Pinkie reaches into his tights, has a “little tug”, and applies a submission hold, making Suzuki smell the hand. Vile. Sanchez grabs the leg and hits a senton on the leg, painful for Suzuki. Bodyslam by Suzuki onto the turnbuckle, dropping Pinkie on his head. Delayed dropkick to the corner gets Suzuki two. Kick/lariat combo keeps Suzuki on top, and a bridging backdrop driver gets two. Pinkie gets an inverted dragon screw to take the advantage back, and works further on Suzuki’s bad leg. Chop battle won by Suzuki with an enzuigiri for the near fall.

Springboard DDT by Sanchez puts him back on top, but he can’t capitalise right away. He hits the Shining Hiney, but that just makes Suzuki mad. Another Shining Hiney gets two. Pinkie Sanchez wins with a moonsault. Very impressive showing by Taka Suzuki, but Pinkie goes back up to +3, dropping Suzuki to -2. Sanchez offers Suzuki a spot in the #KOA after the match.

Jonny Mangue [-1] vs. ACH [+1]

Time for the main event on this show, and if anyone can adapt to the unique atmosphere of a Beyond Wrestling show, it’s “The Last Dragon” ACH. Fans donated money to Beyond Wrestling in order to get ACH flown in, and they’re about to get their money’s worth.

Even early, with the bigger Mangue standing up well to ACH. They match up evenly with big boots at the same time. Series of chops by ACH, and then hits a headscissors and a gutbuster for two. ACH tees off with kicks to the chest, but Mangue comes back with a series of kicks and headbutts in the corner. Split legged moonsault to the outside by ACH, and he lands on his feet. Remarkable.

ACH then proves that he’s not just about flashy moves and the incredible, utilising some ground work to keep Mangue down. Knee strike to the head by ACH, who then channels Kofi Kingston in the building he was trained in by hitting a Boom Drop from off of Mangue’s back for two. Headbutt to the midsection by Mangue, followed by a Rock Bottom and rolling headbutt for two.

ACH tries a move off the concrete pillar, but Mangue blocks it, and headbutts ACH off it. ACH runs up the wall (seriously), and lariats Mangue off it. Spinning kick by ACH for two. Mangue locks in the Jaws of the Jaguar, but ACH bridges out of it for a two count. Double handed choke bomb by Mangue gets two. Mangue eats two ACH knees to the back and front for two. Superkick by Mangue, which he follows up with headbutts in the corner for two. Mangue heads to the top, but ACH dropkicks the middle rope to crotch him. Draping Hero’s Welcome gets two for ACH. Samoan Drop by Mangue, and he heads to the top, but ACH hits a Flash Kick. Jaws of the Jaguar locked on by Mangue, ACH tries the Rampage Bomb, but he can’t get it, and the ref calls the match in Mangue’s favour.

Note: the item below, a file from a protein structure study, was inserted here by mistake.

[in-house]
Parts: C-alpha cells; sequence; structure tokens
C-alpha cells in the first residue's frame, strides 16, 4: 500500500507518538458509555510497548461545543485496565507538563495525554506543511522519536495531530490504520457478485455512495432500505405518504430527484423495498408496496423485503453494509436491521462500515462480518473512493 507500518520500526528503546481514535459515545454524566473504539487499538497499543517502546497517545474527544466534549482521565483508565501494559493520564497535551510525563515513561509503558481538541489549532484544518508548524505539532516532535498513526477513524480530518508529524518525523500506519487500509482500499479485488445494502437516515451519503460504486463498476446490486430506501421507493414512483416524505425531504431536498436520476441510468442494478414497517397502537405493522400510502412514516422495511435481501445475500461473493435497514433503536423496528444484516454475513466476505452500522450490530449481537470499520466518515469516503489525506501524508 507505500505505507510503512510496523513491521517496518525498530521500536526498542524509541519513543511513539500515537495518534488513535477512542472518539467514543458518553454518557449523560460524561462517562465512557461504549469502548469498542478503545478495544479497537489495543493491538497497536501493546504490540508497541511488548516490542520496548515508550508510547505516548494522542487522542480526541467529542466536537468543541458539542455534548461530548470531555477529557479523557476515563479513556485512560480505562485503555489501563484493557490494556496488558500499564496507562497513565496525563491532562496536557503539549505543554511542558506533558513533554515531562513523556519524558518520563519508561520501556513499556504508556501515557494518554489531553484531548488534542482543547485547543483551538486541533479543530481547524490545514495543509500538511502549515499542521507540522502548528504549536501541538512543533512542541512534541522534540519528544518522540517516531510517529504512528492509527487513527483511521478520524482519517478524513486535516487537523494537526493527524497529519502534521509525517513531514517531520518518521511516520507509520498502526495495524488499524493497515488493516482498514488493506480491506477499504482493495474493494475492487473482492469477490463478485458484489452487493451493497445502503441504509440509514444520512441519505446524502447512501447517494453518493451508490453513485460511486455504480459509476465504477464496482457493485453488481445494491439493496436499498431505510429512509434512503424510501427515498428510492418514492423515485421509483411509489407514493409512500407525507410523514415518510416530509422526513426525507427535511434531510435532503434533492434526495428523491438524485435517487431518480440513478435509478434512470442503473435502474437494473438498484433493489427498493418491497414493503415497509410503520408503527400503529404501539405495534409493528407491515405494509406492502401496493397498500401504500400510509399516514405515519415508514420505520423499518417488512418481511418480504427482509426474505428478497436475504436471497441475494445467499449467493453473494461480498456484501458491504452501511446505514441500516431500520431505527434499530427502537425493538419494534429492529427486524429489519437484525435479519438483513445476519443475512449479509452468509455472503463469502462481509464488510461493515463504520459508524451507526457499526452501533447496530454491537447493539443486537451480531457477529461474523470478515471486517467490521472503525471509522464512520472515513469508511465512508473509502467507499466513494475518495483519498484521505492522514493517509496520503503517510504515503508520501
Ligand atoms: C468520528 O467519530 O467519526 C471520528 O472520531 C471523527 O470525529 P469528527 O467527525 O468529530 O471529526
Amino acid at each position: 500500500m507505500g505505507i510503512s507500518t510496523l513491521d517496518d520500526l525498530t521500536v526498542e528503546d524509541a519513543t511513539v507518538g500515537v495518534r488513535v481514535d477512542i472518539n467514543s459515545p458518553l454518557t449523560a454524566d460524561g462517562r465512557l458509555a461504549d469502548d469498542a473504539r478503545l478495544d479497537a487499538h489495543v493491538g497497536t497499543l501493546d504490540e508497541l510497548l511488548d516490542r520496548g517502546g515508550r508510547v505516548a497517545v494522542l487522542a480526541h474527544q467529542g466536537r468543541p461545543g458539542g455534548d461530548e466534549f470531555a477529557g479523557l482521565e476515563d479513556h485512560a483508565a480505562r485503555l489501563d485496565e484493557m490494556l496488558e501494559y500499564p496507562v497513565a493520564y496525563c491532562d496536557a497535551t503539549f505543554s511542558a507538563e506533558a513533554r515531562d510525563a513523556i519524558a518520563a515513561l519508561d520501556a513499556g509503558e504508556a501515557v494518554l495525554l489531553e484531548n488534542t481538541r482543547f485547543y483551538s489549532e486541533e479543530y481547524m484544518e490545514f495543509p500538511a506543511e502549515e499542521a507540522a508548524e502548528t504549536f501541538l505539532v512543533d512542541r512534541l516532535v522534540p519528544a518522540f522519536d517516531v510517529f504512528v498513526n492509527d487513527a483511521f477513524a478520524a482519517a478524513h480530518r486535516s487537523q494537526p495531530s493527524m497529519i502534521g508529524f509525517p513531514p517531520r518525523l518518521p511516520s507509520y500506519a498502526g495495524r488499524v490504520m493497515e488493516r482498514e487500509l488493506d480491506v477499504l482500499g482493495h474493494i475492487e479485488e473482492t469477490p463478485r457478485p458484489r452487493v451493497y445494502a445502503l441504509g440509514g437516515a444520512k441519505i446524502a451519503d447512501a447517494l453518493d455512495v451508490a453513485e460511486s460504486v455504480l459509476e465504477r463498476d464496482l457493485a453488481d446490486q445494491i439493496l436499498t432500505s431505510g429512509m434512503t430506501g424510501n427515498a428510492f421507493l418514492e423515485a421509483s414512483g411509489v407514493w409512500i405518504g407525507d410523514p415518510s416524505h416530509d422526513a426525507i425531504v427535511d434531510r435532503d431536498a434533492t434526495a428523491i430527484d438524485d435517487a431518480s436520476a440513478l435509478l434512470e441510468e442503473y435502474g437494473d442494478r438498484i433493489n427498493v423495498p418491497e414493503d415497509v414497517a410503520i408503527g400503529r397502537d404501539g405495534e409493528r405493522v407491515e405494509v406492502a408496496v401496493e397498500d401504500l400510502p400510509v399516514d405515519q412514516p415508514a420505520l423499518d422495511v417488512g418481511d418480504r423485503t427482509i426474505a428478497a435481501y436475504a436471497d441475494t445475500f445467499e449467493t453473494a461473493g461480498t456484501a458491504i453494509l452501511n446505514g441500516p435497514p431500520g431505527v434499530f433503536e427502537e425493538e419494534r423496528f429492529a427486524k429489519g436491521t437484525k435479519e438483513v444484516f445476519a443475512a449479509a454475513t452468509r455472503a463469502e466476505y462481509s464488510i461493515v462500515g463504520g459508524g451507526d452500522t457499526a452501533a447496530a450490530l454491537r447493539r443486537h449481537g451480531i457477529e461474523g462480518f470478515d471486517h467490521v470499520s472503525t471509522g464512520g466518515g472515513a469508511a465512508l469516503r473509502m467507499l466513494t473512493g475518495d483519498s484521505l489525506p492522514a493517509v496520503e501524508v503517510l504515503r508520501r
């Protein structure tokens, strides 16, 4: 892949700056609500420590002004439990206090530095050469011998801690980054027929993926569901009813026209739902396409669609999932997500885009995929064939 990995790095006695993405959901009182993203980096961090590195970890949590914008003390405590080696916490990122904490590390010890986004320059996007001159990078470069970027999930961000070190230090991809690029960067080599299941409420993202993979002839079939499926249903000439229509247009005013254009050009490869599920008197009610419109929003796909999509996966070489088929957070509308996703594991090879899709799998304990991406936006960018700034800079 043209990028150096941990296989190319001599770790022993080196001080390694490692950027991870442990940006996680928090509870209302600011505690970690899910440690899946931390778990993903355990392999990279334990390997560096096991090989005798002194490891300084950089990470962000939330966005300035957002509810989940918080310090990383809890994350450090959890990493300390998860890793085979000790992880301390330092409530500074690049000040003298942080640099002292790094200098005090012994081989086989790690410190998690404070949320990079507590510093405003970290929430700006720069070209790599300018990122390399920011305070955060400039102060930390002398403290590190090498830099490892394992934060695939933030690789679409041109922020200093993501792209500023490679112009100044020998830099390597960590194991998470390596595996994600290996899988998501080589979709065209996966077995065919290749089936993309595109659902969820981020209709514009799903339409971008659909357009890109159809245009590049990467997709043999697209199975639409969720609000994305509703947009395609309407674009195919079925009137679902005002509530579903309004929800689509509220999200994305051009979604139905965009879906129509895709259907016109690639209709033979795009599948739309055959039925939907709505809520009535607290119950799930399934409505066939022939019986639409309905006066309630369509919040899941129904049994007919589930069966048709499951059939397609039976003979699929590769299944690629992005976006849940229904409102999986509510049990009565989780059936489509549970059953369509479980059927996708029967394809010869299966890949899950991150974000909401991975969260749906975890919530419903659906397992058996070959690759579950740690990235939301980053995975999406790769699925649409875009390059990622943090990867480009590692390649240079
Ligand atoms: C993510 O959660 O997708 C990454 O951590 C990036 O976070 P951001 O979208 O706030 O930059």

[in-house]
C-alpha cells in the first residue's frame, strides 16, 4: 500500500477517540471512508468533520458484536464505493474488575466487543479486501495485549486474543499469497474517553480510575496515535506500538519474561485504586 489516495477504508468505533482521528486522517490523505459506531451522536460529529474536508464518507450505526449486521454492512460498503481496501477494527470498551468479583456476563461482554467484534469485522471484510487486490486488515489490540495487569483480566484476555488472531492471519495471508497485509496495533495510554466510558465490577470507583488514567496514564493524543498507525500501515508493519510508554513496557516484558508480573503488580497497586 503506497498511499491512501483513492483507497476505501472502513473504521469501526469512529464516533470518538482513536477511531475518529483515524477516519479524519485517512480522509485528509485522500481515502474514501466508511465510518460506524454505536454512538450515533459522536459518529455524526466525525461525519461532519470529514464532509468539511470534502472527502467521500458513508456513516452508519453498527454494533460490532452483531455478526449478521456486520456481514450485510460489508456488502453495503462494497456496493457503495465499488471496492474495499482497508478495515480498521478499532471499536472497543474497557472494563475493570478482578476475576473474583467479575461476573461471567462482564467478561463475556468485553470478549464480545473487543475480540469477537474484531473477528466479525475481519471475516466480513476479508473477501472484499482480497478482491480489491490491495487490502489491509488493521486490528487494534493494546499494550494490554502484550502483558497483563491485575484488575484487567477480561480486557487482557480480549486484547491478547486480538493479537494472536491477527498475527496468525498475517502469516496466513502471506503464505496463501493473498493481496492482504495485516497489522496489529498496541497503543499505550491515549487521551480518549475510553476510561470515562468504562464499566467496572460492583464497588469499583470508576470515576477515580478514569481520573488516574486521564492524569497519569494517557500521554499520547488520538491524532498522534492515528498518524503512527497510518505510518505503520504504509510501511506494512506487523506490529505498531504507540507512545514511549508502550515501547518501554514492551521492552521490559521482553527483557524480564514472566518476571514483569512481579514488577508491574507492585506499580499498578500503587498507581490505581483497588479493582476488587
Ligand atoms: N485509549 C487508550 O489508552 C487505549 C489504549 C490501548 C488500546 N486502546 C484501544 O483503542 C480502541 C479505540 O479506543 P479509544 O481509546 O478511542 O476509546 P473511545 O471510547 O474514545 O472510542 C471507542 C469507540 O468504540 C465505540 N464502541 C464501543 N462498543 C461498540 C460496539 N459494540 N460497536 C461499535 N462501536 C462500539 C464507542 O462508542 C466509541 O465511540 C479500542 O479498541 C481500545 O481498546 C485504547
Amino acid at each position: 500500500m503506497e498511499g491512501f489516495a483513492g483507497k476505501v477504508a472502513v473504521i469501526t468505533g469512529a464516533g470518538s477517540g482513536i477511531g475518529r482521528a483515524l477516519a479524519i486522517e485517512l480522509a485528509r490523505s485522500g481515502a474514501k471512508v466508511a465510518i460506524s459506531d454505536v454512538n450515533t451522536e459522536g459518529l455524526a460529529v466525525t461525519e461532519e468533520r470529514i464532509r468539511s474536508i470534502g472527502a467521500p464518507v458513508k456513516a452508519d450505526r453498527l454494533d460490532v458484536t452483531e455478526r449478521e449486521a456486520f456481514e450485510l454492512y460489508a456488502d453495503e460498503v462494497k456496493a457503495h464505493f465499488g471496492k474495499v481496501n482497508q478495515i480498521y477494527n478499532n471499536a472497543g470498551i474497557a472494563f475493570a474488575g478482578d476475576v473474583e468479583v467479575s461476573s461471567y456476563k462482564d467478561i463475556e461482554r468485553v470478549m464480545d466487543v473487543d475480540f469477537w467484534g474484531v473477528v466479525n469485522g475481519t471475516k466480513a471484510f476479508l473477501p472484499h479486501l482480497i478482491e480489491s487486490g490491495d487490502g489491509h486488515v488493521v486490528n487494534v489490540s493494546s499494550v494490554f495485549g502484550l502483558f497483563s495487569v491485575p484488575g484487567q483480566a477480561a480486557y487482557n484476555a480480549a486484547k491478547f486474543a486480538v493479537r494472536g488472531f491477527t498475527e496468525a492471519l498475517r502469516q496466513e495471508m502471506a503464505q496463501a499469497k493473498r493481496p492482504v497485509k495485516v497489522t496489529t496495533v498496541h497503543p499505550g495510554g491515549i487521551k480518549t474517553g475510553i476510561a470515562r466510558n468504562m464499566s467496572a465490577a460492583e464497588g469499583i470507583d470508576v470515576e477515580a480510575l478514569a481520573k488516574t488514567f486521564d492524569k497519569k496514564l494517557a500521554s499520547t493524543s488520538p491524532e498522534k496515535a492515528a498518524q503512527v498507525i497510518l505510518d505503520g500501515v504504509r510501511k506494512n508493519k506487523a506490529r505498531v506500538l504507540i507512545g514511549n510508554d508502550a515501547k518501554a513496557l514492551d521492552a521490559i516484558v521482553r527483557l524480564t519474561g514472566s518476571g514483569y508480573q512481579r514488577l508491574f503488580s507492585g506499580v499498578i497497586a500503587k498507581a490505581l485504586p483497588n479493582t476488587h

This was a neat introduction to Jonny Mangue for me, and he proved he can hang with a guy like ACH. Both men at this point with a neutral 0 record. Standing ovation from all the wrestlers at ringside ends a fine card.

If you want a pure wrestling show full of undiscovered talent mixed with a sprinkling of top names, then Crises Precipitate Change is clearly for you. With no fans, and just the support of the other wrestlers on the card, it keeps the focus purely in the ring, and also allows you to see just what wrestlers look for in their wrestling.

Sitting down to watch this show, I was looking to see just who would impress me that I had not seen before, and names such as Johnny Cockstrong, Anthony Stone, Taka Suzuki and Jonny Mangue stood out as ones to look out for. Also, you’ve got great performances here from more familiar names such as Drew Gulak and Mark Angel, and the obvious greatness from the likes of AR Fox, Sugar Dunkerton, Pinkie Sanchez and ACH. Aaron Epic is another wrestler who should be getting more attention from bigger companies.

Beyond Wrestling’s “Crises Precipitate Change” is currently available for streaming worldwide on YouTube here  for $9.99 as well as Smart Mark Video here. I watched this show on YouTube, and it’s a great quality stream for nearly 3 hours of action, so if you want something different in your wrestling, and you’ve got 10 bucks in your bank account, I encourage you head on over to either site and watch this show.


Beyond Wrestling’s next public event, “Burst the Bubble”, will take place on May 12th at the Knights of Columbus in Bridgewater, MA – information on how to attend that show is on Beyond Wrestling’s Facebook page.